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Pictures before Words—Paul Tubb

Children’s author and illustrator Paul Tubb on his approach to book creation

A question that is commonly asked of those who write songs, or SongWriters as they are usually known, is, “What came first, the music or the lyrics?”

As someone who has written a few songs, I get asked this a lot; mainly by schoolchildren.

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It is a question with many answers depending on the song. Sometimes the words come first, sometimes the music, other times they appear together in a magical piece of inspiration in the mind of the songWriter, on one occasion I stole both the music and lyrics from a Busker I happened to witness on a trip to Ballyshannon, etc…     

Alternatively, as a Picture Book Creator, a question I am very rarely asked is, “What comes first, the pictures or the words?” This is a question that, for me, had a more straight-forward answer. “The words come first.  I need to know what’s happening to know what to draw.”

Is this uncomplicated response the reason why the question is seldom asked? Is the same reply given by all Picture Book Creators, so the question needs never be asked again?   It is certainly a question I have never asked my fellow Illustrator/Writer friends when we find ourselves socialising at a festival or conference. (Ah those long forgotten days before social distancing).

Yet it is a question that interests me immensely, as it became a more complicated answer for me. It all began in October 2017, when inspired by two artists I love, Quentin Blake and Jim Henson, I decided to create drawings of strange creatures. I drew the picture below whilst on the LUAS.

I was listening to The Grateful Dead at the time. Later that day I decided this would be the first picture in an exhibition I was looking to design.  The exhibition would be entitled, ‘Strange Creatures I drew, whilst on the LUAS listening to The Grateful Dead’.

It was originally going to be a departure for me, an exhibition rather than a literary venture.  But as time went on two things changed. First  the title had to change as future illustrations did not take place on the LUAS, nor while listening to the Grateful Dead. Secondly, one evening whilst reading about Krazy Kat Cartoonist, George Herriman, I got the inspiration to write some nonsensical prose to accompany one of the pictures. The Krazy Kat comic strip is a visual & linguistic delight and this is what I wanted for this exhibition.  It would be a literary venture after all.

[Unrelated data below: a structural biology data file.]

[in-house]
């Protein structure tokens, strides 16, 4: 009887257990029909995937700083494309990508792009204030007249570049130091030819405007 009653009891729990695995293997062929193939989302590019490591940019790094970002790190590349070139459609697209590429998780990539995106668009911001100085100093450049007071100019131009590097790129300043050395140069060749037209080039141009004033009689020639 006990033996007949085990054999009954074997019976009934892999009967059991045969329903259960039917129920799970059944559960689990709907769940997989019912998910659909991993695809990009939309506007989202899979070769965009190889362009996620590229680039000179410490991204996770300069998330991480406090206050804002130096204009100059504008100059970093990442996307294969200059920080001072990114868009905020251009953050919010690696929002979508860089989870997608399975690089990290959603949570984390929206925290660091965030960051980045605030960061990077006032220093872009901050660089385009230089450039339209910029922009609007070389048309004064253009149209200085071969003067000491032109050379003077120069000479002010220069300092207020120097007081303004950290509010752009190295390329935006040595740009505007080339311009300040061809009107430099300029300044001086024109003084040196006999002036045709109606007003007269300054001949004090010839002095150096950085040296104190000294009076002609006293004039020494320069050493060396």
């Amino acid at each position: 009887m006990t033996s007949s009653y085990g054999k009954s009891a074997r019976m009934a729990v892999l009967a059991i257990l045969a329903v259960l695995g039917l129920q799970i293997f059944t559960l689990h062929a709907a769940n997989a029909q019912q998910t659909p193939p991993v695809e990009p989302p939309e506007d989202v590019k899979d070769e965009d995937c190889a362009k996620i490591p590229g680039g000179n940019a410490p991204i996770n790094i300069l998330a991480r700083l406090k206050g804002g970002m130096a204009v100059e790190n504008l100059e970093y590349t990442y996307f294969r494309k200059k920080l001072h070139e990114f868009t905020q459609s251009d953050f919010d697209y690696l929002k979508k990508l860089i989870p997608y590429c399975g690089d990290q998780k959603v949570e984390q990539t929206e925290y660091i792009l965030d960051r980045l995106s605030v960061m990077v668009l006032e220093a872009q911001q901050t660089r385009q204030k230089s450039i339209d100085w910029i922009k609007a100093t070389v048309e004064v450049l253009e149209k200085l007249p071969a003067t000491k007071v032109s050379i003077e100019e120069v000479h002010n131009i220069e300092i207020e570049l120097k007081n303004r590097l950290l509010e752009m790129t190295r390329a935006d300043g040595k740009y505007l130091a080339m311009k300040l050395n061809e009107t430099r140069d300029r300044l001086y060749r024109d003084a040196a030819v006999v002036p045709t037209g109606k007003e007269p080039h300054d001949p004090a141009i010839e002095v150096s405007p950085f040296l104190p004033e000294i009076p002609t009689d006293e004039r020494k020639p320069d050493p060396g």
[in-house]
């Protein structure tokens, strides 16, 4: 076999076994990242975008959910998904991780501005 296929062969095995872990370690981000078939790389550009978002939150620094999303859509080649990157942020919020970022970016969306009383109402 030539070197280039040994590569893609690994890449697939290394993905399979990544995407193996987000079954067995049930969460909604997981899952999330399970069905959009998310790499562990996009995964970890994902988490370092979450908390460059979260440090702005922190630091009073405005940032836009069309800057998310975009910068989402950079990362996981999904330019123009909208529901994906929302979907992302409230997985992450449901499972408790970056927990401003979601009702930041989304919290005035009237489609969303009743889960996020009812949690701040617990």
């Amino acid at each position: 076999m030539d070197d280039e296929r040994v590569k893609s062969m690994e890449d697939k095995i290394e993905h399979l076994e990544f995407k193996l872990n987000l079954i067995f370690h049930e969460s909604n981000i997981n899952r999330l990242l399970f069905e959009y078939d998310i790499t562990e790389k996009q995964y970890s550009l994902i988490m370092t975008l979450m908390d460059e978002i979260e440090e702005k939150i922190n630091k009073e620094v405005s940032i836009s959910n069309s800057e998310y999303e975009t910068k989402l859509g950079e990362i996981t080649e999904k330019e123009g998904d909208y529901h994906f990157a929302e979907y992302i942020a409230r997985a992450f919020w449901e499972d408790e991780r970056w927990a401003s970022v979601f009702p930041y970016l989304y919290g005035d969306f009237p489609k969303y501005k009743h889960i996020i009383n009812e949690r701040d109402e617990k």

I advanced, drawing pictures, then writing humourous passages to accompany them.  I then made the realisation that this was still a departure for me, I was writing in prose and THE PICTURES CAME FIRST.

I started to think this was not as unusual as I initially thought. For instance, I was familiar with what was known as the “Marvel Method”. During the 60’s and 70’s, due to Stan Lee’s immense work load, Marvel Comics would request the artists, like Jack Kirby and Steve Ditko, ink the pages first, Stan would add the dialogue afterwards. Also, a recent Quentin Blake exhibition has had text added by Will Self and released in book form.  Maybe this was common, it is certainly a discussion I will broach with my fellow Illustrators when we find ourselves in close proximity again.

Umble-Dunkler

Currently I am editing the prose and hope to have the exhibition sometime in the future. But it already has a spin-off, a Rhyming Picture Book called, “Strange Creatures Pointing at Things”.  It is a funny, off-the-wall book that does exactly what the title says.

BUT, did the pictures come first?  Well, not exactly.  When I got the idea, I drew numerous creatures pointing in different directions.  I then began writing the text and drew the pictures, adding the already drawn creatures to the backgrounds. (See pictures above).  I now spend my time illustrating strange creatures in sketchpads, cutting them out and hoping I can use them in future projects, and I must say it is an enjoyable way to spend my time.     

Disclaimer: I have never stolen anything from a Busker in Ballyshannon.  I have only been to Ballyshannon once, and witnessed no Buskers whilst there.

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About the Author: Paul H. Tubb is a Comic Poet/SongWriter and Humourous Illustrator/Cartoonist who is based in Dublin.  He has written many Poetry Collections and Picture Books and has performed his work to many Children around Ireland.  His latest work is a Picture Book entitled, ‘Strange Creatures Pointing at Things’ and further details are available at his website: www.paulhtubb.com


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